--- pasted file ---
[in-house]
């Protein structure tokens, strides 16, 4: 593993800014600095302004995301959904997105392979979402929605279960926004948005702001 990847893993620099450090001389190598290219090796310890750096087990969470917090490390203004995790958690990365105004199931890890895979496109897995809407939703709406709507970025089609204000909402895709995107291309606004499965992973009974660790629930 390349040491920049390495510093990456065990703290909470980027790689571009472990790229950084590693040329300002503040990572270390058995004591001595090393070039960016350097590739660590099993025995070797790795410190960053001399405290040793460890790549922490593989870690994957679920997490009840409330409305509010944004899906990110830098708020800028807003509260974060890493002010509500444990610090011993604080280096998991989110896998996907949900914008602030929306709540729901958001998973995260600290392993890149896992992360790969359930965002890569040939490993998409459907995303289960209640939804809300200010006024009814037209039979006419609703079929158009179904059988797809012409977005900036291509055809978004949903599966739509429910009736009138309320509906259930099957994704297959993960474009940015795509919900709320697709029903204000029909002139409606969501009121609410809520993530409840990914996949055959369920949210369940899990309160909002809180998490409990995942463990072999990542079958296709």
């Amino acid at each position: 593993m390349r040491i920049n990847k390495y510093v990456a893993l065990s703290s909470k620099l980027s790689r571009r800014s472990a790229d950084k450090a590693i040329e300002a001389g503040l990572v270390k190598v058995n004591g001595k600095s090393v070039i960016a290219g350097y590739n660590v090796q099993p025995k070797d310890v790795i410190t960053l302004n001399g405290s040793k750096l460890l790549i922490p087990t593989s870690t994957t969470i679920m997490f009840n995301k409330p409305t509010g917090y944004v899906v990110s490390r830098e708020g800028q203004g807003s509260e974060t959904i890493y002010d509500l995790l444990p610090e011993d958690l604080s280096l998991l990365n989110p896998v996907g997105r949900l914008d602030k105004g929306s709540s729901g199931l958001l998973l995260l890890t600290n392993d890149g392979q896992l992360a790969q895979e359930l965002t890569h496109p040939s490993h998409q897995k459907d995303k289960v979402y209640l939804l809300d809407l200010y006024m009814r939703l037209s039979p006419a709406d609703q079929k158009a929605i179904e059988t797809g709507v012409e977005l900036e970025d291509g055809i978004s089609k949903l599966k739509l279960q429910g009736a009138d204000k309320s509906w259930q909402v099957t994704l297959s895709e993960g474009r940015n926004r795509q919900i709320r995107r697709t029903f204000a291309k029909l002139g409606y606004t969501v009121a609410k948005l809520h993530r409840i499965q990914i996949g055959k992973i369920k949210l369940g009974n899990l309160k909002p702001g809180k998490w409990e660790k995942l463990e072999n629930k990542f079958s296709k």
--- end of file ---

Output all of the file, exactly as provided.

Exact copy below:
[in-house]
């Protein structure tokens, strides 16, 4: 593993800014600095302004995301959904997105392979979402929605279960926004948005702001 990847893993620099450090001389190598290219090796310890750096087990969470917090490390203004995790958690990365105004199931890890895979496109897995809407939703709406709507970025089609204000909402895709995107291309606004499965992973009974660790629930 390349040491920049390495510093990456065990703290909470980027790689571009472990790229950084590693040329300002503040990572270390058995004591001595090393070039960016350097590739660590099993025995070797790795410190960053001399405290040793460890790549922490593989870690994957679920997490009840409330409305509010944004899906990110830098708020800028807003509260974060890493002010509500444990610090011993604080280096998991989110896998996907949900914008602030929306709540729901958001998973995260600290392993890149896992992360790969359930965002890569040939490993998409459907995303289960209640939804809300200010006024009814037209039979006419609703079929158009179904059988797809012409977005900036291509055809978004949903599966739509429910009736009138309320509906259930099957994704297959993960474009940015795509919900709320697709029903204000029909002139409606969501009121609410809520993530409840990914996949055959369920949210369940899990309160909002809180998490409990995942463990072999990542079958296709």
């Amino acid at each position: 593993m390349r040491i920049n990847k390495y510093v990456a893993l065990s703290s909470k620099l980027s790689r571009r800014s472990a790229d950084k450090a590693i040329e300002a001389g503040l990572v270390k190598v058995n004591g001595k600095s090393v070039i960016a290219g350097y590739n660590v090796q099993p025995k070797d310890v790795i410190t960053l302004n001399g405290s040793k750096l460890l790549i922490p087990t593989s870690t994957t969470i679920m997490f009840n995301k409330p409305t509010g917090y944004v899906v990110s490390r830098e708020g800028q203004g807003s509260e974060t959904i890493y002010d509500l995790l444990p610090e011993d958690l604080s280096l998991l990365n989110p896998v996907g997105r949900l914008d602030k105004g929306s709540s729901g199931l958001l998973l995260l890890t600290n392993d890149g392979q896992l992360a790969q895979e359930l965002t890569h496109p040939s490993h998409q897995k459907d995303k289960v979402y209640l939804l809300d809407l200010y006024m009814r939703l037209s039979p006419a709406d609703q079929k158009a929605i179904e059988t797809g709507v012409e977005l900036e970025d291509g055809i978004s089609k949903l599966k739509l279960q429910g009736a009138d204000k309320s509906w259930q909402v099957t994704l297959s895709e993960g474009r940015n926004r795509q919900i709320r995107r697709t029903f204000a291309k029909l002139g409606y606004t969501v009121a609410k948005l809520h993530r409840i499965q990914i996949g055959k992973i369920k949210l369940g009974n899990l309160k909002p702001g809180k998490w409990e660790k995942l463990e072999n629930k990542f079958s296709k």